Wednesday, 16 October 2013

Facing the facts about the future

I've found it hard to find motivation to write or update this blog lately. Anxiety and depression can cripple me beyond words. I'm starting to see the light and with it comes the inspiration to string words together. Somewhat ironically my current writing project involves demons, solitude and a terrible case of bad luck. It had really only occured to me a year or so ago that this project that I'd had sat on the shelf for several years was a metaphor for something that has gripped me hard for most of my life.

Having some time away from the day-to-day is helping enormously. It gives me the opportunity to take stock of my situation and piece together my thoughts. Thoughts which I should mention are all over the damned place. As anyone who has battled depression on any scale will understand rational thinking pretty much disappears out of the window when you're caught up in that awful downward spiral of anxiety.

What I've discovered having less time in the workplace is that I actually need work. I need the work environment. The opportunity of social interaction is something that I value even though I don't much care for the conversations that take place. The chance to talk to another human being is valuable to me.
It's true that I've become rather introverted over the years. Even during my married life I had withdrawn a great deal. All through choice. I pretty much didn't like a lot of people that previously I'd considered close friends. It's a tough situation. I have some close friends and I value them very much.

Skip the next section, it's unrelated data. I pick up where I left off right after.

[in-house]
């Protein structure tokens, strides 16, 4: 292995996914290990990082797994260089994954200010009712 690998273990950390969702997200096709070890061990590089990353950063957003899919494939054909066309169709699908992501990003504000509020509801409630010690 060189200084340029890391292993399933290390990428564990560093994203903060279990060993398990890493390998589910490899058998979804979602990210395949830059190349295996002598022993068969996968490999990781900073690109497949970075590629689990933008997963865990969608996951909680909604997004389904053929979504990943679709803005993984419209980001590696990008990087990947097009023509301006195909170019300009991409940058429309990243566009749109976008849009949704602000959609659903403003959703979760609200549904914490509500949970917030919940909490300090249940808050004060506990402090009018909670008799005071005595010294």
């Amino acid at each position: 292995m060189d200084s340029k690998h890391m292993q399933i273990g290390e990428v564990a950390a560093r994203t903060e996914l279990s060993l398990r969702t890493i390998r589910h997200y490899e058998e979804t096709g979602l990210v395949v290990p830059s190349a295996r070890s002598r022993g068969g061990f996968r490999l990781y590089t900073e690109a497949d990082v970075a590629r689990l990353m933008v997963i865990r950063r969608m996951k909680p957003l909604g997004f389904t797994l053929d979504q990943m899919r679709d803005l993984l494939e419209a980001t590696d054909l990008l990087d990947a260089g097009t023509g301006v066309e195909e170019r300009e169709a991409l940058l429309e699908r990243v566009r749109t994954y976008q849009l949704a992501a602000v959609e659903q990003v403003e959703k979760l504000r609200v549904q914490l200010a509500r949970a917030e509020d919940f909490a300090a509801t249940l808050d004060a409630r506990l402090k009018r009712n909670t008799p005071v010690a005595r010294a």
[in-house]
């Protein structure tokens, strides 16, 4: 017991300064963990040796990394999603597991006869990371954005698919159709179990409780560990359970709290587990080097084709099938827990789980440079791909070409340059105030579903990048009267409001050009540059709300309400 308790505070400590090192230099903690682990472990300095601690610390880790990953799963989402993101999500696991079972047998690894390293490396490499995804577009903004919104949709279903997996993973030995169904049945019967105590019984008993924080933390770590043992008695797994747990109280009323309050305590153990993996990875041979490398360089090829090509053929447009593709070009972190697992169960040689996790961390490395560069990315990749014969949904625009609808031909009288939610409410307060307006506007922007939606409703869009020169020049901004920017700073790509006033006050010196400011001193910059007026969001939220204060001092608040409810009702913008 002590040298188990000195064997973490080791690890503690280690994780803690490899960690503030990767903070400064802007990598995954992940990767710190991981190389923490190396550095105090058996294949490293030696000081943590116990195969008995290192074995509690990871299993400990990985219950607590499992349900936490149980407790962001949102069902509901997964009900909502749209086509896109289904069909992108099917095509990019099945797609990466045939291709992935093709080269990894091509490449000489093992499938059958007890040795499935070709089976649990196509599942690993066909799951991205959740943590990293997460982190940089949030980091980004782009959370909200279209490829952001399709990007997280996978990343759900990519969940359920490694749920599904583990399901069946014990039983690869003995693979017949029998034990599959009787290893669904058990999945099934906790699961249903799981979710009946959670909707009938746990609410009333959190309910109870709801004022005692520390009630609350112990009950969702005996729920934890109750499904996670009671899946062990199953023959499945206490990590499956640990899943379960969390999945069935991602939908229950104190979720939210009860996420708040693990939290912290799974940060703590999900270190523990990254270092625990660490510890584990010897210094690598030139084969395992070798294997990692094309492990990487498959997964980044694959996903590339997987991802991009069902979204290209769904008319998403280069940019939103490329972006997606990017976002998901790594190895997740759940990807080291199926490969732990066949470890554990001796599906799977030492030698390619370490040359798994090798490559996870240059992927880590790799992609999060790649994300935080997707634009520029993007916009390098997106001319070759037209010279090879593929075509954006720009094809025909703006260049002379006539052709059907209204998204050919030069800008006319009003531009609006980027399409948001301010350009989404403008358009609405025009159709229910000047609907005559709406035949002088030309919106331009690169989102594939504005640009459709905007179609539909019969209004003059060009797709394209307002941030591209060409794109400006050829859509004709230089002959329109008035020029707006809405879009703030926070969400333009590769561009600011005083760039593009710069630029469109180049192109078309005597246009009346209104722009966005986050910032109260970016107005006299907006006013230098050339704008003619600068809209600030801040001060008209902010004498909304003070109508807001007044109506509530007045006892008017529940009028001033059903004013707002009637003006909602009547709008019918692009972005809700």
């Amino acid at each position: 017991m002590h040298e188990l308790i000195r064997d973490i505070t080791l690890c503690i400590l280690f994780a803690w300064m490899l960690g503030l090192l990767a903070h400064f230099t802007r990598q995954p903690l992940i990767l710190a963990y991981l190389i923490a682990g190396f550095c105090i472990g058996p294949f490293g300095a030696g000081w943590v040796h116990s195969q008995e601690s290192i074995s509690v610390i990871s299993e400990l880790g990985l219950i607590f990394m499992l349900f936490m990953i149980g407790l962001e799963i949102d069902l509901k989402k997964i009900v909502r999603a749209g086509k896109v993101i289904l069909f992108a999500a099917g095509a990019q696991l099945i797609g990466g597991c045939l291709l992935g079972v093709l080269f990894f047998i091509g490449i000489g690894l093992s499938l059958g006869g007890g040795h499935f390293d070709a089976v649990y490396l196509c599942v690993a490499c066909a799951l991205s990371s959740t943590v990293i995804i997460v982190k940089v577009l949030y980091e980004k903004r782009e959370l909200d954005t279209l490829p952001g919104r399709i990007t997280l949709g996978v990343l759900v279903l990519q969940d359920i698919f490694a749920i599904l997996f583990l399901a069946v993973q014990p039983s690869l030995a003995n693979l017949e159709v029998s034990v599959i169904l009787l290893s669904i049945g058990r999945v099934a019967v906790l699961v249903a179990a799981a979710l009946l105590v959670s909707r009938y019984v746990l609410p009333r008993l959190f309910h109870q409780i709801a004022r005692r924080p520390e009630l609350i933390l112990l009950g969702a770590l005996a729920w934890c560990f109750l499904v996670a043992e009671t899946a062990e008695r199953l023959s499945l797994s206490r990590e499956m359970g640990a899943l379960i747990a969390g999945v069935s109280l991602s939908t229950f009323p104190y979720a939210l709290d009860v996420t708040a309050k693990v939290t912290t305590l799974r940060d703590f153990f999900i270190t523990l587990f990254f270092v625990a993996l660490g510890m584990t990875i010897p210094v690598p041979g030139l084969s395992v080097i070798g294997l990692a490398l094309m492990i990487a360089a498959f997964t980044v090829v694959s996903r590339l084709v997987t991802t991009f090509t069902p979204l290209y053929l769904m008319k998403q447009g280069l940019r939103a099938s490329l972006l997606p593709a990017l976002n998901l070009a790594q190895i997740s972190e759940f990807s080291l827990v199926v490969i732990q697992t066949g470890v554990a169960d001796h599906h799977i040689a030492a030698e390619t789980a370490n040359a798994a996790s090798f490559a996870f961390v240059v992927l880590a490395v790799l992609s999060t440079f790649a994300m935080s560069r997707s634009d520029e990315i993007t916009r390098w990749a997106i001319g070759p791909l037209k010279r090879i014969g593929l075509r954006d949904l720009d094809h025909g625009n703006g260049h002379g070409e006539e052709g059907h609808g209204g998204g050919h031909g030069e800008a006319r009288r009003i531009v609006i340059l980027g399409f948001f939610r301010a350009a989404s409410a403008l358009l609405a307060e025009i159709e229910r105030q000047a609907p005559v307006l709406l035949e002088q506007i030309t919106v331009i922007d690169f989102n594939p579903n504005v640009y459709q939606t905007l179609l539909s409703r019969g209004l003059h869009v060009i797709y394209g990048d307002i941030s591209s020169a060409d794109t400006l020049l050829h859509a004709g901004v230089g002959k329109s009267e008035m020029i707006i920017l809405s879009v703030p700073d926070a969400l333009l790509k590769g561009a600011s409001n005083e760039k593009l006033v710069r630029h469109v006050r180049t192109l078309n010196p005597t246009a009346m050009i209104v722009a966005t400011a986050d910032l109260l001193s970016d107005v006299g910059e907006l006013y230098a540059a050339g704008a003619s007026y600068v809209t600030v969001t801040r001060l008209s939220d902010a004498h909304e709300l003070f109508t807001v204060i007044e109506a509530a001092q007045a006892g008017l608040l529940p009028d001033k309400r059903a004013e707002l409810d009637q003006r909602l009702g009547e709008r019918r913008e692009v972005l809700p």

So to the future and I'm using this opportunity, this sabbatical if you like, to reflect upon where I am and what I want to achieve out of life. Professionally and personally.
And I think that is the interesting thing since for the first time I have identified that my professional interests are aligned with my personal interests.
I enjoy crafting games, characters and stories. Although this isn't my salaried work it is far more profitable to me than my salaried work will ever be and something that deserves closer scrutiny.

In many respects I feel that awkward guy that just stepped in to alcoholics anonymous for the first time ready to make his statement. But for me it's almost an inverse statement since I'd stand up and say "I don't want to do this anymore. I want something different."

Quite what that "different" is I'm not sure although I'm fairly sure it won't involve writing software. There's a side to me that just isn't being explored or tested. A creative side that is rich with ideas. I'm convinced that if I could just step aside from the "normal" life and sink a well in to this untapped creativity I'd have a far more fulfilling and financially rewarding future.

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